This summer marks the fiftieth anniversary of the trip that changed the world: the Apollo 11 moon landing. Texas Monthly has written about Texas’s role in the space program for decades, and our July collector’s issue combines the best of our archives with new perspectives on the final frontier.
A numerical gathering of space data.
A Dallas man knows all about the Lyndon B. Johnson Space Center. It’s the people he wonders about.
Retired NASA astronaut and Texas A&M aerospace engineering professor Bonnie J. Dunbar explains what it’s like to be in space.
From the Archives: During the Space Race’s Early Days, Americans Dared to Do the Impossible—and Did.
America finds inspiration and salvation on the moon—and then keeps going.
On July 20, 1969, Neil Armstrong and Buzz Aldrin made history as the first humans to set foot on the surface of the moon. Forty years later, the researchers, astronauts, engineers, scientists, and NASA officials who made the voyage possible remember the day the Eagle landed.
Nearly sixty years ago, Funk and twelve other women proved that they could be astronauts too. But they never got to walk on the moon.
Texas A&M astronomer and physics expert Nick Suntzeff discusses setting up a base of operations on the Moon, armed conflict in space, alien life and space billboards ahead of the 50th anniversary of the Apollo 11 moon landing.
Jerry Bostick, chief of the Flight Dynamics Branch of NASA's Manned Space Center
The shuttle age commences, becomes routine, and draws to a close, while Mars beckons.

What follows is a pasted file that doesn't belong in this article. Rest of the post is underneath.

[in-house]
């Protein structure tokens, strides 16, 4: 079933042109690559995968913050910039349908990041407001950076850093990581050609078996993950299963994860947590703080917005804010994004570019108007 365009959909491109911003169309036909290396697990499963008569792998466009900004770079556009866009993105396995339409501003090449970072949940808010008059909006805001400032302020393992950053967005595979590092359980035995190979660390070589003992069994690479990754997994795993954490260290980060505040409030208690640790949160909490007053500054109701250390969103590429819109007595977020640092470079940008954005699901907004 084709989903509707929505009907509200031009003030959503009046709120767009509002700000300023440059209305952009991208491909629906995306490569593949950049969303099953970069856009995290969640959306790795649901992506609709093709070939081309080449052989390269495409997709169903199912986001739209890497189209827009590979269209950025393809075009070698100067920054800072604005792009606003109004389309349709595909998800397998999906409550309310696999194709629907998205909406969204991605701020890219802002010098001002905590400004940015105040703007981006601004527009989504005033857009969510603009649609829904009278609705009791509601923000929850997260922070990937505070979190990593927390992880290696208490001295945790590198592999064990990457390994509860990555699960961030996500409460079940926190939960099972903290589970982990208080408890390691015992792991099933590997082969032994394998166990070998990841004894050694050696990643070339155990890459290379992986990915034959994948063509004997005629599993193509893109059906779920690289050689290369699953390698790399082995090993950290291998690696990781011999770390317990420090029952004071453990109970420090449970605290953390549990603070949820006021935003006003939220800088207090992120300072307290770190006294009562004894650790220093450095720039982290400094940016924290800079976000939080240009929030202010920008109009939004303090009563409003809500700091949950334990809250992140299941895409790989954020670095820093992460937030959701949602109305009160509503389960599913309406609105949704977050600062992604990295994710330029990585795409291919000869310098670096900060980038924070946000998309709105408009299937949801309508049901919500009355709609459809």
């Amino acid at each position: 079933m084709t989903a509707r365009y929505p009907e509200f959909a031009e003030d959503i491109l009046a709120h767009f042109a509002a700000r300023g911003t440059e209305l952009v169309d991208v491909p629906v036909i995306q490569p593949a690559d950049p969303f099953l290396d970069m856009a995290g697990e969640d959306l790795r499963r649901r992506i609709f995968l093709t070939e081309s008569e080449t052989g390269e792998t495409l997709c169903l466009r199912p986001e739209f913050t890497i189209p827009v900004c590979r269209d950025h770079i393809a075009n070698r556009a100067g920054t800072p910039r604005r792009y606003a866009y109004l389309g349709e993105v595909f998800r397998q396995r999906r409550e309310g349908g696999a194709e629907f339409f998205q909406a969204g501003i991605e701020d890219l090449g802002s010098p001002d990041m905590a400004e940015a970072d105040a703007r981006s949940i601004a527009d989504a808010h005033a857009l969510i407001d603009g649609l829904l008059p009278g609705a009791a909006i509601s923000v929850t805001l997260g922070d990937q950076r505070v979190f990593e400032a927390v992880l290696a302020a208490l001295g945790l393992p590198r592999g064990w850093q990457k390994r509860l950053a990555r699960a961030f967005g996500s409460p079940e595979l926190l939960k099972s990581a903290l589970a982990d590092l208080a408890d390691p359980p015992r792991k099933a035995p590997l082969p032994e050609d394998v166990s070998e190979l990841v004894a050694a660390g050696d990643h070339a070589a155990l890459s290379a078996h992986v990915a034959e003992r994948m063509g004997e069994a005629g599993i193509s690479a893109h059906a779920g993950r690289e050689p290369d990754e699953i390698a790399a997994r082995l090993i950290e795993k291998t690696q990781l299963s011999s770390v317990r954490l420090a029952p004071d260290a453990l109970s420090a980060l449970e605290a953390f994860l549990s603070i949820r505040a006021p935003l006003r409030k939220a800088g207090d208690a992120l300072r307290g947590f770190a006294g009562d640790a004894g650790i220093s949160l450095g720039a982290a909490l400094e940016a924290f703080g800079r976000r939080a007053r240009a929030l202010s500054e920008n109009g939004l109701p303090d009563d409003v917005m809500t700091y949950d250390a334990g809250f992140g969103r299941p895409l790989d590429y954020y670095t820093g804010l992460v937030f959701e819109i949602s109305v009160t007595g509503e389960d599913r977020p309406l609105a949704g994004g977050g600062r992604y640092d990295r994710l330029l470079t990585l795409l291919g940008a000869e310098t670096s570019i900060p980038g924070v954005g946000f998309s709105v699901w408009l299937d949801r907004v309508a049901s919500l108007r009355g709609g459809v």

The lovesick antics of diapered astronaut Lisa Nowak are some combination of funny and sad but seemingly not revealing of anything larger, until you realize that her tragic, tabloidy breakdown says everything you need to know about NASA’s many troubles.
The SmartSuit design concept developed by Texas A&M's Dr. Ana Diaz Artiles incorporates soft robotics technology, lending better mobility and dexterity to astronauts.
With NASA’s ambitions trimmed, private space companies come to Texas, dreaming of Mars.
Tom Markusic, the founder and CEO of Cedar Park’s Firefly Aerospace, explains how the next generation of rocketry companies is different from NASA—and from SpaceX and Blue Origin too.
The West Texas border town of Presidio is one of the poorest places in the state. So why does it have one of the best high school rocketry clubs in the country?
As NASA and private companies race to send humans to Mars and beyond, the need for a program providing sustainable life for long periods in space becomes apparent. Dr. Robert Skelton has proposed a growable habitat with 1 G of gravitational force to solve this need.Skelton, a Texas A&M Engineering Experiment Station